Historic Preservation Powers Urban Vibrancy
National "Legacy City" Groups Convene at Rutgers-Newark
By Alice van Straalen
Last Tuesday [Dec. 8, 2015], more than 200 people from 40 cities gathered in Newark to attend “Legacy City Preservation: A National Conversation” at Rutgers University-Newark’s 15 Washington Street building -- now fully restored with a gleaming marble-walled lobby and a great hall of majestic proportions. The convening heralded the release of a new Action Agenda for Historic Preservation in Legacy Cities, with reports from a group of young urban leaders who have advanced community-based urban revitalization in their own cities.
Legacy City: a once-prosperous industrial city that has suffered substantial population and job loss and is burdened by many abandoned buildings susceptible to decay and demolition. It nonetheless possesses distinctive historic buildings, land, and a cultural heritage that suggests unique possibilities for the future. Detroit, Cleveland, Newark, and Buffalo are examples of legacy cities.
There could hardly have been a more appropriate setting for a conference full of urban experts and members of the public devoted to urban revitalization that embraces not just the care of historic buildings and the construction of new ones, but the well-being of an entire community. Built in the 1920s as the headquarters of the American Insurance Company, 15 Washington Street recently re-opened as housing for over three-hundred Rutgers undergraduate and graduate students.
Nicholas Hamilton, Director of Policy for Columbia University’s urban institute The American Assembly and leader of the Legacy Cities Partnership, welcomed attendees. Rutgers University-Newark Chancellor Nancy Cantor addressed the crowd by invoking the history of Newark in its 350th anniversary year, and the legacy of the late Professor Clement Price, “guiding spirit, friend, and colleague,” and historian of the city of Newark.
Chancellor Cantor described the university’s much-anticipated plans for the historic Hahne & Company Building that Rutgers, together with community partners, is now renovating. Named for the landmark department store it housed until the 1980s, the building will include a supermarket and Express Newark, a Rutgers-community “collaboratory” that will comprise an arts incubator, media center, portrait studio, graphic design consortium, 2D and 3D printing studio, a Newark-based newspaper, and the Newest Americans project, as well as new exhibition and performance spaces for artists. Hahne's, Cantor declared, “will be on the move again” as a rebuilt public space.
Kathleen Crowther, President of the Cleveland Preservation Society also acknowledged Clement Price as a scholar-educator who came to the Legacy Cities movement late in life, but was an inspiring presence who saw preservation as “humanizing the sticks and stones.” In recognition of his contribution, she said, a “tribute work of art” will be presented to the University’s Clement Price Institute on Ethnicity, Culture and the Modern Experience, of which Price was the Founding Director.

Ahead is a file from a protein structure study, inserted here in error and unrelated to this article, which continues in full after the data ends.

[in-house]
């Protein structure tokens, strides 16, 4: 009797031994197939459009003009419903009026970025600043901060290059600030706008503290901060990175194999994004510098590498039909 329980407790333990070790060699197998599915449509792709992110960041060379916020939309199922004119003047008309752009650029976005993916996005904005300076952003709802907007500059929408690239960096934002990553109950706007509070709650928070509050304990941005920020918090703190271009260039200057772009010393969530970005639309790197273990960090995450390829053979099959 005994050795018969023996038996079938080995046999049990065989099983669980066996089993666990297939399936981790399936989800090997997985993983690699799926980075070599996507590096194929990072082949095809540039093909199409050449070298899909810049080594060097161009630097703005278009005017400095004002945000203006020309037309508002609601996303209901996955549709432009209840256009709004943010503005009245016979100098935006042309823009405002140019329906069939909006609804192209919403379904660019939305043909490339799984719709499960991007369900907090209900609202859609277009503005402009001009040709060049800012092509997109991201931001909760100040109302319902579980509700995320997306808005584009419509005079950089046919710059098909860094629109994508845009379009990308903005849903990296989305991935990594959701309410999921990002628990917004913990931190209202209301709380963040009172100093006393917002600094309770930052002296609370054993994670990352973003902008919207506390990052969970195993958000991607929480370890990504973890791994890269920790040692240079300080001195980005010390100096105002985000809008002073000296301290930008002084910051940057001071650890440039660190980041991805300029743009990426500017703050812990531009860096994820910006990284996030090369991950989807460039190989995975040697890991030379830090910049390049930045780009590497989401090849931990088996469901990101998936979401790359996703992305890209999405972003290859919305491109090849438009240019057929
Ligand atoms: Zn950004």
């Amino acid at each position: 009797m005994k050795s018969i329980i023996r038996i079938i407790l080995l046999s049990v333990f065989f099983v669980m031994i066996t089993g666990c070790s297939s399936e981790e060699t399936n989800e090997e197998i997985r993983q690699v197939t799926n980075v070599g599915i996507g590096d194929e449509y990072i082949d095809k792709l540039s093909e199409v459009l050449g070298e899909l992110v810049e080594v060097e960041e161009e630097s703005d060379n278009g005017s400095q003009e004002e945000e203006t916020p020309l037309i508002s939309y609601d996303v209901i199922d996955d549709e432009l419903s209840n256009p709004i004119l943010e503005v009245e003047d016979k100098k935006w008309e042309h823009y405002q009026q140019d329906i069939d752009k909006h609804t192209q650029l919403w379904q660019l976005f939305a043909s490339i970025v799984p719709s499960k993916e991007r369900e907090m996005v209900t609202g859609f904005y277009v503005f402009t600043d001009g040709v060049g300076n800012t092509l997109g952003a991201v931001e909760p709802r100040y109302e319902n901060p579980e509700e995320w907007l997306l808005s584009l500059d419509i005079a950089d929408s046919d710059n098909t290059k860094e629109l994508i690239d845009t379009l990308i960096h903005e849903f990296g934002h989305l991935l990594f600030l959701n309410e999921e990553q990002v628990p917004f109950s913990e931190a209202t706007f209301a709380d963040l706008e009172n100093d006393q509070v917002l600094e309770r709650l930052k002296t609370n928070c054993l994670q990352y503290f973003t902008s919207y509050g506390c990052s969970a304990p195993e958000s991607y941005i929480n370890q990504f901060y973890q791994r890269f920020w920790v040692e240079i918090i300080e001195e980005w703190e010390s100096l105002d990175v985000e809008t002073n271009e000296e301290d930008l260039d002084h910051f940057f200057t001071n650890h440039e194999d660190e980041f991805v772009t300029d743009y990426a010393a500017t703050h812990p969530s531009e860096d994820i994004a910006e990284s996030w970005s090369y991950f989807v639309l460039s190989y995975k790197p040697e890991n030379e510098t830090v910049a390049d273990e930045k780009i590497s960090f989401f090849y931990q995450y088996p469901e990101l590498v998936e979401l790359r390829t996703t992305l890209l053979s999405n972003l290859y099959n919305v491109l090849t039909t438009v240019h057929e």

Cara Bertron, Chair of the Preservation Rightsizing Network, introduced the new Action Agenda for Historic Preservation in Legacy Cities. The agenda calls for recognizing the unique challenges of Legacy Cities, engaging and listening to local communities, and using data to support and improve good practices. Voicing a theme that was sounded in various ways throughout the evening, she emphasized the importance of building local coalitions and working in concert “with the broader community of legacy city thinkers.”
Subsequent speakers rapidly described projects that exemplified actions encouraged by the new agenda. Among them, Ken Chu, Co-Founder of the “Vacant Home Tour” described a Carnegie Mellon University graduate school class project to address blight in Wilkinsburg, a borough outside Pittsburgh. In talking with local residents, Chu’s team noticed that as soon as a Wilkinsburg resident began a story with “I remember,” pride about what had happened in the community shone through. With some collaborative storytelling and research, Wilkinsburg hosted a “vacant home tour” day that attracted 600 people. “Houses may be vacant” said Chu, “but they are far from empty.”
In Detroit, Emilie Evans found plenty of people interested in buying and renovating homes, but they didn’t know how to proceed. So Evans co-founded Brick + Beam, which arranges events such as the Fixer Upper Supper and Twice as Long, Twice as Much, where advice, resources, experiences, and encouragement can be shared for preserving neighborhoods as well as individual houses.
Matt Hampel a Co-Founder of Local Data, shared some precepts for analyzing data about urban infrastructure, including “Keep it simple;” and “What do you really need to get to the next step?” “Use Data as an engagement tool,” he said, and “share information so that lots of people can own it.” Buffalo native Bernice Radle, detailed the process of buying a cottage slated for demolition for $1 and renovating it for rental. As Co-Founder of Buffalove Development, Radle buys and renovates vacant or underused historical properties. “Come to Buffalo and become a developer!” she said.
Now brimming with replicable ideas for revitalizing Legacy Cities, the crowd repaired to noshing and networking (treats by Marisa Blackwell of Cravings Catering), and were graciously ferried in groups to the impressive Hahne's Building for tours of the renovation in process. In a year’s time some 160 apartments will fill the cavernous space, some of them with 20-foot ceilings and outdoor terraces. Workmen have recovered some of the building’s beautifully made original fixtures, which will grace the public arcade.
Alice van Straalen is a CivicStory editor.